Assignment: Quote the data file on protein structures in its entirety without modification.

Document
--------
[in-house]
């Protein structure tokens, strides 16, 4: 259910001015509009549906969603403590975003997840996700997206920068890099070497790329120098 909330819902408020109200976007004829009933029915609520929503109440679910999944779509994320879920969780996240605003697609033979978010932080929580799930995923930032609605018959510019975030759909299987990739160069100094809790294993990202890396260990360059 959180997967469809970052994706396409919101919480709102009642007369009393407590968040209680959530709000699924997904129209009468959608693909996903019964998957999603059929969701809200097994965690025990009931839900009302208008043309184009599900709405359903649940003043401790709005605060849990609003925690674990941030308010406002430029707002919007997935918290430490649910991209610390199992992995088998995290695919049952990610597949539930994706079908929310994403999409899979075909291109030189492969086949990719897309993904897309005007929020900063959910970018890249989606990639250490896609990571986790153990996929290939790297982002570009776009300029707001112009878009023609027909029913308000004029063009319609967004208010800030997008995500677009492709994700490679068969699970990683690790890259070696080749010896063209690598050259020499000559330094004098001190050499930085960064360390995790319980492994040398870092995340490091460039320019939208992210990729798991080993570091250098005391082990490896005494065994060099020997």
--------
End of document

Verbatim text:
[in-house]
């Protein structure tokens, strides 16, 4: 259910001015509009549906969603403590975003997840996700997206920068890099070497790329120098 909330819902408020109200976007004829009933029915609520929503109440679910999944779509994320879920969780996240605003697609033979978010932080929580799930995923930032609605018959510019975030759909299987990739160069100094809790294993990202890396260990360059 959180997967469809970052994706396409919101919480709102009642007369009393407590968040209680959530709000699924997904129209009468959608693909996903019964998957999603059929969701809200097994965690025990009931839900009302208008043309184009599900709405359903649940003043401790709005605060849990609003925690674990941030308010406002430029707002919007997935918290430490649910991209610390199992992995088998995290695919049952990610597949539930994706079908929310994403999409899979075909291109030189492969086949990719897309993904897309005007929020900063959910970018890249989606990639250490896609990571986790153990996929290939790297982002570009776009300029707001112009878009023609027909029913308000004029063009319609967004208010800030997008995500677009492709994700490679068969699970990683690790890259070696080749010896063209690598050259020499000559330094004098001190050499930085960064360390995790319980492994040398870092995340490091460039320019939208992210990729798991080993570091250098005391082990490896005494065994060099020997």